No doubt, Job dwellers have increased in the aftermath of two horrific tornado outbreaks, one that pounded Alabama on April 27, and a second that cut Joplin, Missouri in half on May 22. In wake of these tragedies, relief and response strategies have become spotlight topics again, and people across the country have begun investigating various calls to action: how to react, encourage, help victims emotionally process the ‘what nows’ and how to quench unbelief and apprehension, etc.
In times like these, numerous doors are opened to Good Samaritan hearts, which can reach in and reach out to an ailing community. With mobilization materials and deployment discipline, hope will ultimately win the war, even if preliminary battles are lost. But the greatest tool concerning the grief journey is a double-edged sword, known as the Word of God. Meditating on a book like Job can stir us to appreciating God’s master plan, even in light of great tragedies.
We often do not view Job and Psalms in the same light. Job is perceived as a sober book, left on the shelves of our hearts, joining Lamentations and Leviticus among others. But if one reads closely, one can find some of the purest passion found in entire Bible.
Take Job 8:5-7 and 19:25 as examples:
“ 5 But if you will seek God earnestly and plead with the Almighty, if you are pure and upright, even now he will rouse himself on your behalf and restore you to your prosperous state.Your beginnings will seem humble, so prosperous will your future be.”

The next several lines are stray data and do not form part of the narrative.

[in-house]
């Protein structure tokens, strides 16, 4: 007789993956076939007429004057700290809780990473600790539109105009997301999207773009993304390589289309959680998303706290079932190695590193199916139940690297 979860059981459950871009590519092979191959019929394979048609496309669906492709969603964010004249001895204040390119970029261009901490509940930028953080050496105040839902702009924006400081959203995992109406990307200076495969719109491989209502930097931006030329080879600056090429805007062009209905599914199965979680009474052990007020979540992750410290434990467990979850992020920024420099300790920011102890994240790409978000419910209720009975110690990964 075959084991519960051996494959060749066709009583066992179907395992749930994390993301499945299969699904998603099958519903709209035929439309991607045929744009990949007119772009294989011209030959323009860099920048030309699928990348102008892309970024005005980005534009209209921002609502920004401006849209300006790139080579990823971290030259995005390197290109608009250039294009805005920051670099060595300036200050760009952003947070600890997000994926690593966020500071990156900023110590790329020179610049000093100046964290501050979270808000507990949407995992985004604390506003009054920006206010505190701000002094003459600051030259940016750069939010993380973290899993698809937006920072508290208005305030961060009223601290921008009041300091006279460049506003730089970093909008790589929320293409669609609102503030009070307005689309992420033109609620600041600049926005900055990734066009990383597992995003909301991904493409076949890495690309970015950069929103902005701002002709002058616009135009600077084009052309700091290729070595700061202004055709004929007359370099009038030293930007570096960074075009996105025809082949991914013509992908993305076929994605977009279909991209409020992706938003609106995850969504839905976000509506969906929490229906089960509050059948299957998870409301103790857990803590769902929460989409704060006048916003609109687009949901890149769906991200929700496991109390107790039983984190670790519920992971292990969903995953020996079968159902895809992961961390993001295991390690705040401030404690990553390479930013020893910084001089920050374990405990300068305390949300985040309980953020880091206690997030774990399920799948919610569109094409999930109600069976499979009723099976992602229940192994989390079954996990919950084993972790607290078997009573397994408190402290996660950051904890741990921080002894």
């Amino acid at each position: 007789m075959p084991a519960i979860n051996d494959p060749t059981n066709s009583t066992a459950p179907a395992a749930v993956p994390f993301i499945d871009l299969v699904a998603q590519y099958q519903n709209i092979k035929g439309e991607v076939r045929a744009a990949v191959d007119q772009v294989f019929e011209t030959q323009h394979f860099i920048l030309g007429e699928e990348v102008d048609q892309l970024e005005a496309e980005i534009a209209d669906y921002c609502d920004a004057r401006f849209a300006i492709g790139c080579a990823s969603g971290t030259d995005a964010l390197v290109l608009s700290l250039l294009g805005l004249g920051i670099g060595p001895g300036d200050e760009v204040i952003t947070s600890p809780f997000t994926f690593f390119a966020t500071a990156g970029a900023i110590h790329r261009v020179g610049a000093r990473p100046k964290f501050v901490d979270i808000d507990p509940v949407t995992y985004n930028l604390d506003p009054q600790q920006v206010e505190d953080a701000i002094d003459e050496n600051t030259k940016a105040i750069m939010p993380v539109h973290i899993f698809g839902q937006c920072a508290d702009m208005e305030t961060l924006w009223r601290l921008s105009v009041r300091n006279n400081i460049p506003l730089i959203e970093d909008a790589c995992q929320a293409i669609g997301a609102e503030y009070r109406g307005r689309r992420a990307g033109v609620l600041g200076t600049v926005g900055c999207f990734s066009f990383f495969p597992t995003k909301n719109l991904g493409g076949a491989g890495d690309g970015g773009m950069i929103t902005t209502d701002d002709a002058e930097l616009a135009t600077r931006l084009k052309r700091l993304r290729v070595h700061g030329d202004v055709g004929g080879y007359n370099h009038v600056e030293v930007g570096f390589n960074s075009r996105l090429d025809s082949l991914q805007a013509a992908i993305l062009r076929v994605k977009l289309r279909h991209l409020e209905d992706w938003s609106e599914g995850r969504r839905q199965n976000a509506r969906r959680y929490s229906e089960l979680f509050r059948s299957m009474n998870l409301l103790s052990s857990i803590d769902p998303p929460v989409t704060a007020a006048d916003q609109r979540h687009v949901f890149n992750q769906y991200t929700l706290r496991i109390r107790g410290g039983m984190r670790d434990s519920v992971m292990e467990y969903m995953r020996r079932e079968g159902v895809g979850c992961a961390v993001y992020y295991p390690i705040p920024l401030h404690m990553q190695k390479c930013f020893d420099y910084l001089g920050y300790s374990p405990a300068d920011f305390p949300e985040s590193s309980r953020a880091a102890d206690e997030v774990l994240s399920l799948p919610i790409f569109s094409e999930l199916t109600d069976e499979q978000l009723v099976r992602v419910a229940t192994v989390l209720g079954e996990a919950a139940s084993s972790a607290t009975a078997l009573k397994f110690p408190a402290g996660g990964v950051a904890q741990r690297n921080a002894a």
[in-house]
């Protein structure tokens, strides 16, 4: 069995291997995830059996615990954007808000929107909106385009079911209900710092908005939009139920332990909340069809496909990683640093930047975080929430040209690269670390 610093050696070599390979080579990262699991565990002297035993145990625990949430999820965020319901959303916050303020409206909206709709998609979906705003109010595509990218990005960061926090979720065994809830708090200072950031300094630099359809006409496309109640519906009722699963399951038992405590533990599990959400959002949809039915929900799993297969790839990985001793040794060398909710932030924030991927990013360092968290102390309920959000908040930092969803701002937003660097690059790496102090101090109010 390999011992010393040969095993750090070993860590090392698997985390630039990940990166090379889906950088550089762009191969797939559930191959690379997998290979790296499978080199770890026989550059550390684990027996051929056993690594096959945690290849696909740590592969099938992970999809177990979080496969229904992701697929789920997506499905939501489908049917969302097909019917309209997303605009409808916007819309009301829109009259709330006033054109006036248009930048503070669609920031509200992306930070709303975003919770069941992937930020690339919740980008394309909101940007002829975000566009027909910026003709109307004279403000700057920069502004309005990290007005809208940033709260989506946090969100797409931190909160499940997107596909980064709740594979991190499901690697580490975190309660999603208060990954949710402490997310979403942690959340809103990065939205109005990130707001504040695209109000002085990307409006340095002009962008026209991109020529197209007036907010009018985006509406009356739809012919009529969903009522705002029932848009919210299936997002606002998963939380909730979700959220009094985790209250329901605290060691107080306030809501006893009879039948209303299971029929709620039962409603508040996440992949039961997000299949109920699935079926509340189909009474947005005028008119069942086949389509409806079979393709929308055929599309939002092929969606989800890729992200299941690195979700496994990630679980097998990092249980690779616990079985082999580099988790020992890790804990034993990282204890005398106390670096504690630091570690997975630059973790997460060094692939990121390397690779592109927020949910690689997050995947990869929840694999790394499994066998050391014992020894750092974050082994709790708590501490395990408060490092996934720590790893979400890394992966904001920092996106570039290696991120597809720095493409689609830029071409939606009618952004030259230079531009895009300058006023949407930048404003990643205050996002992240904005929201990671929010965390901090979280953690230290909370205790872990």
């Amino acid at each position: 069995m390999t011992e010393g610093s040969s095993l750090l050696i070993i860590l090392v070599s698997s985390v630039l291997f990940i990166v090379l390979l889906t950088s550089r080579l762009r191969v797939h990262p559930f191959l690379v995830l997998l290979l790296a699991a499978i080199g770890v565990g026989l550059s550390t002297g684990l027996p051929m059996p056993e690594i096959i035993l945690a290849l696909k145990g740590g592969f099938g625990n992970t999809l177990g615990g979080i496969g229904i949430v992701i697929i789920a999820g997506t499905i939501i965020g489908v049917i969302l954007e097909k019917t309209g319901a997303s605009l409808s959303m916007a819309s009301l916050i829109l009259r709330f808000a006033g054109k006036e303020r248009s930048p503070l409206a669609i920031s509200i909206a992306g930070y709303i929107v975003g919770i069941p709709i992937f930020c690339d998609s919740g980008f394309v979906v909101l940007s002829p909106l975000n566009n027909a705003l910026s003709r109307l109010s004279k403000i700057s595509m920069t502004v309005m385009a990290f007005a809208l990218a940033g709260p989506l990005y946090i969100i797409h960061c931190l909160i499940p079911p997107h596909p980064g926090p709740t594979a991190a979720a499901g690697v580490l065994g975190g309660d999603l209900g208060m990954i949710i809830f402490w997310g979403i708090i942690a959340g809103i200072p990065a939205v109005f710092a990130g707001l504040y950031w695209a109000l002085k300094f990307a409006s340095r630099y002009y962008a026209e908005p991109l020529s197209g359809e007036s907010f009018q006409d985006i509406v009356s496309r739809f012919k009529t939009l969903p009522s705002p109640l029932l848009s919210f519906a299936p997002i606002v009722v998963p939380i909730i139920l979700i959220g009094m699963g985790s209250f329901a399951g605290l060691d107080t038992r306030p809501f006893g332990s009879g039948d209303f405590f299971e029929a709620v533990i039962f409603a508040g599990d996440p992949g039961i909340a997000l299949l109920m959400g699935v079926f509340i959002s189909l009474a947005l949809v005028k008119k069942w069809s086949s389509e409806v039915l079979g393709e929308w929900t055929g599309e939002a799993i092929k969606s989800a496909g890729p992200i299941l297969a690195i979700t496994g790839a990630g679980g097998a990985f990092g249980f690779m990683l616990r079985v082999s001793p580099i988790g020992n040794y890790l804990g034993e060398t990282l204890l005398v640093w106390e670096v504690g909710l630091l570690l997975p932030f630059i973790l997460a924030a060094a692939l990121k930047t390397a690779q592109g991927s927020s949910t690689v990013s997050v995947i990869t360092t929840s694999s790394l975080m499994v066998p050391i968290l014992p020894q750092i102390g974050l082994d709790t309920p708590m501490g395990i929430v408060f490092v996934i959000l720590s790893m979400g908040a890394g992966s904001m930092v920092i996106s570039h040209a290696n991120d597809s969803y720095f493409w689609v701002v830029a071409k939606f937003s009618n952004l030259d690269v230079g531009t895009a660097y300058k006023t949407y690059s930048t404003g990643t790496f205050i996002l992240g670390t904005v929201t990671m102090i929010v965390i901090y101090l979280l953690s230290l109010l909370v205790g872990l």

“ I know that my redeemer lives, and that in the end he will stand on the earth.”
1.Job 19:25 Or vindicator
2.Job 19:25 Or on my grave (dust)
Talk about uplifting resounds! Job, who lost more than other human, still has the mind, heart and strength to emphatically proclaim truths about God. His sufferings, like many, came in the form of an extreme, testing season. When the pain overwhelmed him, he did not shrink in his despondency, but rather used it to bounce his cries back to God.
When hurt and sorrow fill one’s cup to the brim, God doesn’t want us to be caught up in what we deem non-relatable. He wants us to talk to him with an open, honest and humble heart. When humility meshes with thanksgiving, faith is produced. And faith can yield some astounding positivism in light of significant tragedy. As faith builds, so does our belief in the promises and purposes of God. Remember Job had it pretty rough, rougher then any of the families who lost loved ones and homes in this spring’s historic storms. But God is in the business of coming through for the broken. And as our earthly home encounters more growing pains, we must be mindful of the trust deposits we give to Christ. No matter what side of disaster you find yourself, be grateful and be giving. Know that victory is never completely out of the picture. And read the book of Job, you just might come away with something powerful and profound to take to the world.